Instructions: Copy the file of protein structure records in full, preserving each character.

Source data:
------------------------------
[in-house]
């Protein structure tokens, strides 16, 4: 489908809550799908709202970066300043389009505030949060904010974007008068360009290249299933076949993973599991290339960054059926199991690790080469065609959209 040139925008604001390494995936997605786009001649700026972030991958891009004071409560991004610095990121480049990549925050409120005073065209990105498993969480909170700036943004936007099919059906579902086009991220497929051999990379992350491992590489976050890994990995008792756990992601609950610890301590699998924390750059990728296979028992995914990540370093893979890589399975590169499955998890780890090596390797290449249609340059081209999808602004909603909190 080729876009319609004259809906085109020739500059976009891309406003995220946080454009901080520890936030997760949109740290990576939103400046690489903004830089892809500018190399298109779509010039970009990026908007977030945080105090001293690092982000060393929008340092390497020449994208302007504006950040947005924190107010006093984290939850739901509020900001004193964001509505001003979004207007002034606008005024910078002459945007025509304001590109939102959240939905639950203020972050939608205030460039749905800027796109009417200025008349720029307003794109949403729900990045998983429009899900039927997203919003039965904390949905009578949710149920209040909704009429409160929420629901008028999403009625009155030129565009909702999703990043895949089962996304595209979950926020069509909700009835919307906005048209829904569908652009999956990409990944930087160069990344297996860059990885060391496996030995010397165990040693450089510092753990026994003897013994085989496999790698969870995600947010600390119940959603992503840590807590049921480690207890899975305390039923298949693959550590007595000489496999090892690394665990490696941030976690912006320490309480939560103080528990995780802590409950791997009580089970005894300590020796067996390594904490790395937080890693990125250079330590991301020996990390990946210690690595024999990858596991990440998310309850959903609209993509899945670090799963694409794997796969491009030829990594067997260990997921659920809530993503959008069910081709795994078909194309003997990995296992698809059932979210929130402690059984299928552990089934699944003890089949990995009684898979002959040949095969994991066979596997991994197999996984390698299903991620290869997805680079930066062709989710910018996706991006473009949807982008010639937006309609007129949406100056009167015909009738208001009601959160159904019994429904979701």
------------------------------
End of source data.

[in-house]
């Protein structure tokens, strides 16, 4: 489908809550799908709202970066300043389009505030949060904010974007008068360009290249299933076949993973599991290339960054059926199991690790080469065609959209 040139925008604001390494995936997605786009001649700026972030991958891009004071409560991004610095990121480049990549925050409120005073065209990105498993969480909170700036943004936007099919059906579902086009991220497929051999990379992350491992590489976050890994990995008792756990992601609950610890301590699998924390750059990728296979028992995914990540370093893979890589399975590169499955998890780890090596390797290449249609340059081209999808602004909603909190 080729876009319609004259809906085109020739500059976009891309406003995220946080454009901080520890936030997760949109740290990576939103400046690489903004830089892809500018190399298109779509010039970009990026908007977030945080105090001293690092982000060393929008340092390497020449994208302007504006950040947005924190107010006093984290939850739901509020900001004193964001509505001003979004207007002034606008005024910078002459945007025509304001590109939102959240939905639950203020972050939608205030460039749905800027796109009417200025008349720029307003794109949403729900990045998983429009899900039927997203919003039965904390949905009578949710149920209040909704009429409160929420629901008028999403009625009155030129565009909702999703990043895949089962996304595209979950926020069509909700009835919307906005048209829904569908652009999956990409990944930087160069990344297996860059990885060391496996030995010397165990040693450089510092753990026994003897013994085989496999790698969870995600947010600390119940959603992503840590807590049921480690207890899975305390039923298949693959550590007595000489496999090892690394665990490696941030976690912006320490309480939560103080528990995780802590409950791997009580089970005894300590020796067996390594904490790395937080890693990125250079330590991301020996990390990946210690690595024999990858596991990440998310309850959903609209993509899945670090799963694409794997796969491009030829990594067997260990997921659920809530993503959008069910081709795994078909194309003997990995296992698809059932979210929130402690059984299928552990089934699944003890089949990995009684898979002959040949095969994991066979596997991994197999996984390698299903991620290869997805680079930066062709989710910018996706991006473009949807982008010639937006309609007129949406100056009167015909009738208001009601959160159904019994429904979701």